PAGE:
So, here’s a crazy story. Mike Birbiglia is my favorite comedian of all time. I started listening to him about 10 years ago when I heard him tell a story...
3 Tips for Writing #Kidmin Scripts | The Ambush Group
Recently I wrote a series of scripts for videos to coincide with Kids on the Move’s latest series, Heart to Heart, all about aligning your actions with God’s heart. The job: write, shoot and edit three character driven videos to communicate each week’s Bible story and identify the practical application associated.
I thought I’d post the videos here as inspiration for ideas of your own, but more importantly I wanted to identify some practical steps I took with this job. I hope they help you write as well. Here we go.
1. I Clearly Identified My Goal
What we’re doing here is educational. Whether I’m teaching character values or the Bible, when I begin a project like this my first questions are, “What do we want our kids to know AND do?” For this series, we wanted our kids to understand speicific stories of Saul and David, and then walk away understanding a practical application from each story. Each week already had a theme – given to me by Kids on the Move – so the entire time I was writing, I kept those themes at the forefront of my writing.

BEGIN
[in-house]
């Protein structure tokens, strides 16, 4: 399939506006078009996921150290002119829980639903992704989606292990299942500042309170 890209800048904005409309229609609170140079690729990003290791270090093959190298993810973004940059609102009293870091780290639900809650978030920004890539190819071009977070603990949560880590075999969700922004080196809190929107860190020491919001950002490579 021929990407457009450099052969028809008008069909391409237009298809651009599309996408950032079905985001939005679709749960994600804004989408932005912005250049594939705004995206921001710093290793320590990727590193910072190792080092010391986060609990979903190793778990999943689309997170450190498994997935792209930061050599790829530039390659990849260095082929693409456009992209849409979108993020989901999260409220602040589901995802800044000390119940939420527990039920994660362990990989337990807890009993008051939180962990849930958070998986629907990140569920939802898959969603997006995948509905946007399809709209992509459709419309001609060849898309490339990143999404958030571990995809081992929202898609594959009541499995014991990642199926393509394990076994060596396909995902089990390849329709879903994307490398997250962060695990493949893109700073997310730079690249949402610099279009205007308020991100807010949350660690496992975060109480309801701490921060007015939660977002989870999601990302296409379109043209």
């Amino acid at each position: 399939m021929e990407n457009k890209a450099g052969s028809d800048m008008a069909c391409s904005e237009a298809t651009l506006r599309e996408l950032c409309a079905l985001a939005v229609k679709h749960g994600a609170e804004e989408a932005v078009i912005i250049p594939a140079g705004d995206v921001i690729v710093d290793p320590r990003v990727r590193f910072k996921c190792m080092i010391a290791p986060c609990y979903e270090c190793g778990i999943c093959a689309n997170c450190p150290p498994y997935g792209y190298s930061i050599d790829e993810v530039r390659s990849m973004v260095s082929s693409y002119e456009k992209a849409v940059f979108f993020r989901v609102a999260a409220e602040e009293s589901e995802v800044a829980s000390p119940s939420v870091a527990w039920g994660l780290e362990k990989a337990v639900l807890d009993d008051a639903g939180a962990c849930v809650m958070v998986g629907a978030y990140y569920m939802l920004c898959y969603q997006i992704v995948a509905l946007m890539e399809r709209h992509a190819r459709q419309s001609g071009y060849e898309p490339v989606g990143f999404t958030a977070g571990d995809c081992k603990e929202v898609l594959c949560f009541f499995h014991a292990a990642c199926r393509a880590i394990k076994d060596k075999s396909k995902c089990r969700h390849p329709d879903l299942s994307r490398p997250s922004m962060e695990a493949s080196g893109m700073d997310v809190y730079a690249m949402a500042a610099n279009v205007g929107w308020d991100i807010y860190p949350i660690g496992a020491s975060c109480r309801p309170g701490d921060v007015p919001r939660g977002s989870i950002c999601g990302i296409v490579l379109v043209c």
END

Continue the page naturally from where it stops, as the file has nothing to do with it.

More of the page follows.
2. I Chose the Strongest Character Available
These videos would be nothing without Watson (the rabbit on the right, if you didn’t notice). Like Pixar teaches us, great films are comprised of a believable world, compelling stories and captivating characters. Kidmin stories are short, so having hilarious, well performed, captivating characters are a must! There’s a time for creating a new character and developing him / her, but when you’re working on a piece with a story you really want your audience to connect with, go for the goods. Use a character you know, has the most in depth personality and can almost help you write the sketch him/herself.
3. I Kept the End in Mind
When I outlined these bits, I got my brain churning pretty early on about the ending. Not only did I want to have that strong statement at the end that wrapped the lesson up, but I wanted a FUNNY, FINAL MOMENT the kids would remember. I thought, “What’s that last moment I want the kids to remember? How can I end the video with them laughing, loving what they experienced?”
Too often I feel like the middle portion of my scripts are good, but the ending just doesn’t have that punch. Not today, people. Not today.
As I said, I’ve posted the videos here, so you can see the final work. I had a great time writing, directing and editing these pieces and the art Kids on the Move provided is just outstanding. Watch, laugh and let me know what you think. Enjoy!
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